« The Ground Zero Mosque: The Controversy Continues | Main | Life's Parade »

Wednesday, August 18, 2010

Comments

Feed You can follow this conversation by subscribing to the comment feed for this post.

Not directly related to the topic of potential vs actual infinite sets, but I do agree with your (Vallicelli's) view on the actual teaching of mathematics. Much to my chagrin, my own calculus teacher tried to teach our class about much of the history and controversy of calculus. If a person finished all three quarters of calculus, grades aside, he gave each one a book called the Tour of Calculus by David Berlinski. I read it 5 years later and realized I should have read it when I finished calculus.

It's surprising how many mathematics majors don't require any reading in either philosophy of mathematics nor mathematical pedagogy. For those interested one of the best readers is Benacerraf's Philosophy of Mathematics: Selected Readings. It has all the major 20th century papers on mathematical foundationalism. It's very easy to read (i.e. doesn't require a heavy philosophical background) and in my opinion is a must read for any mathematician (or person working heavily with mathematics like physicists).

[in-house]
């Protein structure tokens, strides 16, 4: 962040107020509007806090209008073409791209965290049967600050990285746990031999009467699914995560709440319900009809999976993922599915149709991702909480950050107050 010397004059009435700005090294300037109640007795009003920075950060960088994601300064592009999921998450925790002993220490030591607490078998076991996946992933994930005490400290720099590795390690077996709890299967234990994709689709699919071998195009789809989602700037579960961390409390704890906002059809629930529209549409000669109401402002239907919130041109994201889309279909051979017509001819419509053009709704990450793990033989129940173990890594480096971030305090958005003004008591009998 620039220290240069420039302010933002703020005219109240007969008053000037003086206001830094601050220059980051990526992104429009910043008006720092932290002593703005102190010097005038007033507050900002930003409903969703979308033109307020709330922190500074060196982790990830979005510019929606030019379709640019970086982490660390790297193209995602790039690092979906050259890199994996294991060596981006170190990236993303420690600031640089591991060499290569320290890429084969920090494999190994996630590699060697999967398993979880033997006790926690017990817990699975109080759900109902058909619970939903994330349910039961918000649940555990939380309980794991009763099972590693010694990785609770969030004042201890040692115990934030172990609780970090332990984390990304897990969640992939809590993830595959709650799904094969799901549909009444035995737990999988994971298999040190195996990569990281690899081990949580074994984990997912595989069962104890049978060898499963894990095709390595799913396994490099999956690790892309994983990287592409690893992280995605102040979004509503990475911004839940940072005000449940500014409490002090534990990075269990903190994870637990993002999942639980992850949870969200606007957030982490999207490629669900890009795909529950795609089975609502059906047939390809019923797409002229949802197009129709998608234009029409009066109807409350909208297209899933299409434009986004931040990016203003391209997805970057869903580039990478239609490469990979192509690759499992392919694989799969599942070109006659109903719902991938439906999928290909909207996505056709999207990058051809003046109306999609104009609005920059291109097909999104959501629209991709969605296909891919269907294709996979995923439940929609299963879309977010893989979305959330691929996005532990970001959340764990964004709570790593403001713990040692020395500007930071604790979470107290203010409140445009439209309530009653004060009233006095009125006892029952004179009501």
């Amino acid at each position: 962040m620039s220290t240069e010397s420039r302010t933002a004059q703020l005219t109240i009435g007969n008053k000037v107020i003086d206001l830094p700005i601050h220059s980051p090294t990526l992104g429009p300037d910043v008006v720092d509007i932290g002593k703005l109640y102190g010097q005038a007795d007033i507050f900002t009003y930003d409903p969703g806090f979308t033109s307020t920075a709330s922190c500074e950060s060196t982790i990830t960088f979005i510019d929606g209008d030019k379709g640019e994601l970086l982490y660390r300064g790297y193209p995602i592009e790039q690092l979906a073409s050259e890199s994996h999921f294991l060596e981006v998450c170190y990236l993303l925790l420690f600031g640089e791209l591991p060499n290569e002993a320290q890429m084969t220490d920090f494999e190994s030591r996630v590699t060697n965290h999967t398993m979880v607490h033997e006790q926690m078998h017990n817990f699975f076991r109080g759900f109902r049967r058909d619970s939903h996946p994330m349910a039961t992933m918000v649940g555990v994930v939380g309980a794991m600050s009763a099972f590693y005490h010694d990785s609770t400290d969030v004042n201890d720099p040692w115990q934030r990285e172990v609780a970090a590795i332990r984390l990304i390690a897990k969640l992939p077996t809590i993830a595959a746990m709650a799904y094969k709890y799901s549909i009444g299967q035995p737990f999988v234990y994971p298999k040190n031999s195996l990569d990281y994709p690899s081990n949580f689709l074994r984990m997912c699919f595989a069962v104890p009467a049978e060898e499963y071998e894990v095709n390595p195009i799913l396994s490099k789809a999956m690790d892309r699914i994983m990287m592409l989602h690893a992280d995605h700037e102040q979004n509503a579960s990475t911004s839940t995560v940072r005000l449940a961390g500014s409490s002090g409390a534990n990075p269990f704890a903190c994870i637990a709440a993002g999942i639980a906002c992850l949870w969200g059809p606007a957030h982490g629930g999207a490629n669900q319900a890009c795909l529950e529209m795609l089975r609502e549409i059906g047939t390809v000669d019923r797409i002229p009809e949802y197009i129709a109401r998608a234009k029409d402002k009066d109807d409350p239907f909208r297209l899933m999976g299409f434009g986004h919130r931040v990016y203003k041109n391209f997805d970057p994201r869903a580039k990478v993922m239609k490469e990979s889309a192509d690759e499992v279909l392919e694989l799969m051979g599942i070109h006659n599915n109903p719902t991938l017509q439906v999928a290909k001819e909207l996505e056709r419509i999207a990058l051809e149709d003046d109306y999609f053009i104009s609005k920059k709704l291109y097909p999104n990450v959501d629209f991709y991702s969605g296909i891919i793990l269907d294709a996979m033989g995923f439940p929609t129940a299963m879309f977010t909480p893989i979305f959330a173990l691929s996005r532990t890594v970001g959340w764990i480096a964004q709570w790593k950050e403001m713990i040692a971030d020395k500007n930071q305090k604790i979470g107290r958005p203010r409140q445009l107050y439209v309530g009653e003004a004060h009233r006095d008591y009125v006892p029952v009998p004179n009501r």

I agree. Benacerraf and Putnam, eds. is required reading. An oldie but a goodie.

The comments to this entry are closed.

My Photo
Blog powered by Typepad
Member since 10/2008

Categories

Categories

September 2018

Sun Mon Tue Wed Thu Fri Sat
            1
2 3 4 5 6 7 8
9 10 11 12 13 14 15
16 17 18 19 20 21 22
23 24 25 26 27 28 29
30            
Blog powered by Typepad